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Spring Training Check-in

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Back in October, I invited you to set some Spring-training goals. Now that the days are longer, and weather warmer, its time to check in on how it went.  Keep in mind, this check-in is not a pass/fail.  It’s all about learning, so you know more about how you can Keep Moving and Be Well all year long.

Winters in New England can be some of the most challenging times to exercise consistently.  Yet, it keeps coming back every year.  Adopting a mindset about your exercise plan in the winter is a key to use exercise as a tool to keep you feeling healthy and well all year long.

Mindset it so powerful.  It has been shown to change  how medications, foods and treatments work in our body.  What was formerly known as the Placebo Effect, is now called the Belief Effect because it has been proven to be real.  How you think about something changes how it effects your body.  It is shown to hold true for how you feel about exercise too.

This is why each year we address the winter exercise mindset and call it Spring Training here on Keep Moving Weekly.  Seeing winter exercise as a form of Spring Training changes the whole outlook and motive for exercising through the winter.  With a clear vision in your head about what you want to be ready to do when the weather is better,  you are no longer just waiting for spring, you are actively in training for it.   When that is connected to the activities that are most important to you in springtime, the whole approach and motive for exercising in winter changes.  When you design what you do for exercise in the winter as the way to be ready for all the activities you want to do in spring, your motivation gets a nice little boost of energy.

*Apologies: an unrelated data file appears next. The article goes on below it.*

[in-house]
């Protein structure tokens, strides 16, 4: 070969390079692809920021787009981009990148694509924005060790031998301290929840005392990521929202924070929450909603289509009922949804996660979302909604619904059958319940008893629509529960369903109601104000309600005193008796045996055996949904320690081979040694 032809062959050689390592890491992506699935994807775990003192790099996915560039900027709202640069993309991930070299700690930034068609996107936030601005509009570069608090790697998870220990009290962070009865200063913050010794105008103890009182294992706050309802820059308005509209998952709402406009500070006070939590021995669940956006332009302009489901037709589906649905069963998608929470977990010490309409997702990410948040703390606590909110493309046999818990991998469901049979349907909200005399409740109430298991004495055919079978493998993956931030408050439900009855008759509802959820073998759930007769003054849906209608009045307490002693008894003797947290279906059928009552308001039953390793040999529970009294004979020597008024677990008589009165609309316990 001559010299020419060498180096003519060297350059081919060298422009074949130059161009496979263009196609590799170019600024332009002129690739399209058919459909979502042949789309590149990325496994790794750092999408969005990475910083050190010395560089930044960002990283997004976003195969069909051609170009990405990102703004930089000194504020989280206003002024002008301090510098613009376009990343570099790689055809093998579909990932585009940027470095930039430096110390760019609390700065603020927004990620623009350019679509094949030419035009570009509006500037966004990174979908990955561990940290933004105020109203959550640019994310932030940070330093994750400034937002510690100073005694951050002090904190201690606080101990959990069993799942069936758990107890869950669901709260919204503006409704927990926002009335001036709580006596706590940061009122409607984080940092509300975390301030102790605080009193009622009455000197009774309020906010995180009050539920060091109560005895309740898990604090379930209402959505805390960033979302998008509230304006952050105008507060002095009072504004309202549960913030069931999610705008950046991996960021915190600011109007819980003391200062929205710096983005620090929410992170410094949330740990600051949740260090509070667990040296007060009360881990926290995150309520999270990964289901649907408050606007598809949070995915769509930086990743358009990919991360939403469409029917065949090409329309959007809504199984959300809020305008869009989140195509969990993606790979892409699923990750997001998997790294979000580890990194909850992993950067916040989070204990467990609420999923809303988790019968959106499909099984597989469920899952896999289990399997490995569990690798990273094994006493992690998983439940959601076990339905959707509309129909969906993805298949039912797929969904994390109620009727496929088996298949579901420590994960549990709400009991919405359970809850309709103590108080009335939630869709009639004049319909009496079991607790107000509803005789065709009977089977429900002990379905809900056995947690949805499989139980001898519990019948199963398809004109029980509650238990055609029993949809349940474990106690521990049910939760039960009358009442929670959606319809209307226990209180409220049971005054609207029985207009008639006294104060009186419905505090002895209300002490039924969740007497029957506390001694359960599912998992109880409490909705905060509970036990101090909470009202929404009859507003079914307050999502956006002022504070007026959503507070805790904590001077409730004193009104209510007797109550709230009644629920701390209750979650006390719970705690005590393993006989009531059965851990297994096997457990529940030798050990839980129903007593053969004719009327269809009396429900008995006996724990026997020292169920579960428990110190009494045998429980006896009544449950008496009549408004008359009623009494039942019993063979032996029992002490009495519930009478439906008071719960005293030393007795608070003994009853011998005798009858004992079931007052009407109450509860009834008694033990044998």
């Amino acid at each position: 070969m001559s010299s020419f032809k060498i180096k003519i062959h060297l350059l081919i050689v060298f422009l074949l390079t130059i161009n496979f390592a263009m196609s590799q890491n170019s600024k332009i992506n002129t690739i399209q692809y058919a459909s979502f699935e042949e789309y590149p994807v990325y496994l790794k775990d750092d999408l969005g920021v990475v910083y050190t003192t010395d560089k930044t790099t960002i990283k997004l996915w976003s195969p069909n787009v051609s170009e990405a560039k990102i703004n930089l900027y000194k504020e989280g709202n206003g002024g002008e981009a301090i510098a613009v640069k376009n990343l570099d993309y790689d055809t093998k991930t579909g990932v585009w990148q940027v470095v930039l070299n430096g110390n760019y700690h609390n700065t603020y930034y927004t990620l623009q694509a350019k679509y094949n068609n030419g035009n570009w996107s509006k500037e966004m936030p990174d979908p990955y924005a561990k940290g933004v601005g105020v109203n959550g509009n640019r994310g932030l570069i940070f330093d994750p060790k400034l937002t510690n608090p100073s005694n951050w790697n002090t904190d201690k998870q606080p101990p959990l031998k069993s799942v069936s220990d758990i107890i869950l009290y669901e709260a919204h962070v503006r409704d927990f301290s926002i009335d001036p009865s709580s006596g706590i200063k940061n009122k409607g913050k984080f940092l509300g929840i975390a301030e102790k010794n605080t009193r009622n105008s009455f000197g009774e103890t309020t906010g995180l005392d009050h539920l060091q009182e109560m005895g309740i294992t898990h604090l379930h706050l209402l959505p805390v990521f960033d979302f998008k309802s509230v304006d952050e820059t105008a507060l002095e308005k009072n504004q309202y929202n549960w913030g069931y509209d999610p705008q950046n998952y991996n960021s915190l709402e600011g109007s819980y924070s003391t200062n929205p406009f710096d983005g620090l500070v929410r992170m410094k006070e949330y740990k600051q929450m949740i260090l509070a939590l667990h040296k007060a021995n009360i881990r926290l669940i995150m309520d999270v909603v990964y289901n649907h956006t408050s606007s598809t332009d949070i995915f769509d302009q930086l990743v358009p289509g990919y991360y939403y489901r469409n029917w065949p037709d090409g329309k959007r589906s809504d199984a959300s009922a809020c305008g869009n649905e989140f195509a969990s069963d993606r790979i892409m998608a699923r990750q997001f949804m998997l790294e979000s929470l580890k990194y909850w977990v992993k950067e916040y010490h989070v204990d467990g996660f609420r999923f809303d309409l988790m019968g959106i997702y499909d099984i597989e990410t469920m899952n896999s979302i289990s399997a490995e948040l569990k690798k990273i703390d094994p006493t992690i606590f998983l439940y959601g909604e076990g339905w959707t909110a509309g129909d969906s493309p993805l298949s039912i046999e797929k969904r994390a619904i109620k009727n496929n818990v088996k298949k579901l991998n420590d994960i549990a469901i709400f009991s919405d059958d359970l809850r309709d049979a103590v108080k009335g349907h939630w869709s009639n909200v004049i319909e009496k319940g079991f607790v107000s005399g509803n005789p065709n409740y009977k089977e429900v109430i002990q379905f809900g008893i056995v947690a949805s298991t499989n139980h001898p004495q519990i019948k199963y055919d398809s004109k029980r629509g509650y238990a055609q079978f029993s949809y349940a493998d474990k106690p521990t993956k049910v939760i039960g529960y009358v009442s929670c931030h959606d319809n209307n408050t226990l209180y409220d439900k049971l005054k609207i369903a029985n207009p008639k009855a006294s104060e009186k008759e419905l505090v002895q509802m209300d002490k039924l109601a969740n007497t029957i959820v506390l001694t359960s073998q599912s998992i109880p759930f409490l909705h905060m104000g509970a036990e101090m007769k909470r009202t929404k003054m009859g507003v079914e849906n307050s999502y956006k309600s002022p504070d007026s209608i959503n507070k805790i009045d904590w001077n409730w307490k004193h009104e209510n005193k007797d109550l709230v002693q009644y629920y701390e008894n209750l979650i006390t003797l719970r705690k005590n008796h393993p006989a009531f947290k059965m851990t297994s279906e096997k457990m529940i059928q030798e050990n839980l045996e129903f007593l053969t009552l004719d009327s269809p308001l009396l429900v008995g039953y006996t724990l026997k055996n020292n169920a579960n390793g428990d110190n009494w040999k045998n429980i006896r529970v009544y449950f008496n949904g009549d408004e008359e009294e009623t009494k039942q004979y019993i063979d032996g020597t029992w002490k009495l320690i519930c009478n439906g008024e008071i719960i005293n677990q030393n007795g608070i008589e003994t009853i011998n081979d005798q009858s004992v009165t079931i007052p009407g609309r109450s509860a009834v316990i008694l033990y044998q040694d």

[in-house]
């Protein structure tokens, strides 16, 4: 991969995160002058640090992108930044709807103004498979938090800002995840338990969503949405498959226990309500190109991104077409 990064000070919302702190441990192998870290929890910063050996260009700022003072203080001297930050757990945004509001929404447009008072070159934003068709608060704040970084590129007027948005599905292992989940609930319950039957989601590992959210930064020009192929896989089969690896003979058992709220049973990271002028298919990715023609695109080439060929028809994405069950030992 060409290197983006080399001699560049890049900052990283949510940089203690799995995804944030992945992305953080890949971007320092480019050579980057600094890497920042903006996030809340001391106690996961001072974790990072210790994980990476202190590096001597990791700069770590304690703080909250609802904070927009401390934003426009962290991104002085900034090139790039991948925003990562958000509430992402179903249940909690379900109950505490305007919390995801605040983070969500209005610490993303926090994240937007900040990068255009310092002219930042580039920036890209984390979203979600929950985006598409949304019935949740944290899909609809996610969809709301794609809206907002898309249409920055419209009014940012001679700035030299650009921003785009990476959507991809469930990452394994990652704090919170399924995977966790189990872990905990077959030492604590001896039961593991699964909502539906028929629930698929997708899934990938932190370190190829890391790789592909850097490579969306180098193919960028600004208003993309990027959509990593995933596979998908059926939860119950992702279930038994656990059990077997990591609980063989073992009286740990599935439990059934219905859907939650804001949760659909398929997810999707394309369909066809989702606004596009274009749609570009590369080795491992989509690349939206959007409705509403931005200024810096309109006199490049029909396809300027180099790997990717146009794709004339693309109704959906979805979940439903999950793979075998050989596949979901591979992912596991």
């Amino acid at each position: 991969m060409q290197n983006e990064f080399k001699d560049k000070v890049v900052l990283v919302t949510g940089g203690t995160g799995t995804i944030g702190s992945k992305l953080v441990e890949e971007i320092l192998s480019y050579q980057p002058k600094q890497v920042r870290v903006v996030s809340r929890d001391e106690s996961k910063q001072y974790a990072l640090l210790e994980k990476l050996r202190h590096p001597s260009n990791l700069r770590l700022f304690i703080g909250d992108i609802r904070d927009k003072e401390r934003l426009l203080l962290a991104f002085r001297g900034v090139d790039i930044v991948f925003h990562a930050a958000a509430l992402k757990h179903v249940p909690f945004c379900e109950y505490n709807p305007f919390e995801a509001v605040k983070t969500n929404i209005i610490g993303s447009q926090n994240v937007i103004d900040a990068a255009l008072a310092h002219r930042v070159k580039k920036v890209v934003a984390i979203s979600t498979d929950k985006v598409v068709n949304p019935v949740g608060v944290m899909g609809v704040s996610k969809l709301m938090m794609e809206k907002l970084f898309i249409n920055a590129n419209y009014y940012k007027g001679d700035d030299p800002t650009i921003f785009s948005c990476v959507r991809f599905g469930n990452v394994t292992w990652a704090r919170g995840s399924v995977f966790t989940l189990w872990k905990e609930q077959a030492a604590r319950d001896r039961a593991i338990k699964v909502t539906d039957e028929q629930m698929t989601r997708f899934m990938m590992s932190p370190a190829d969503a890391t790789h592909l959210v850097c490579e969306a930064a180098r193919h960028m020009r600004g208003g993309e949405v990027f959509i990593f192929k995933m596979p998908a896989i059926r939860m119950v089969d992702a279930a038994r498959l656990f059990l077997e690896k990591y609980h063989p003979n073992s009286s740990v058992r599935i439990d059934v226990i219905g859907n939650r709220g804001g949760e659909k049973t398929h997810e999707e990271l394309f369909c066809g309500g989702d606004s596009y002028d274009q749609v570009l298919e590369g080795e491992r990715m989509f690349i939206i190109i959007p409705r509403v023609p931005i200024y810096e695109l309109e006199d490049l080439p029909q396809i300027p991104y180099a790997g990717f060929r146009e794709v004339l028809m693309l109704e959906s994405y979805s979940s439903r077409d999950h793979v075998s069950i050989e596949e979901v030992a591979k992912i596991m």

So, how did your Spring Training go?  What did you do this winter that is making your more confident you can get out and enjoy the spring activities?

What do you wish you had done more of so you had more strength, stamina and mobility for those things you want to do now?  If you fell short of your goals for your winter exercise plan, it is not failure. Simply learn from it and apply it to next winter.

Take a moment now to write down what you learned about your 2018-2019 Spring Training Season your calendar for October 2019.  We will use this valuable info to make your 2019-2020 Spring Training season even more motivating.

Keep Moving, Be Well,

Janet

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by | March 25, 2019 · 1:54 pm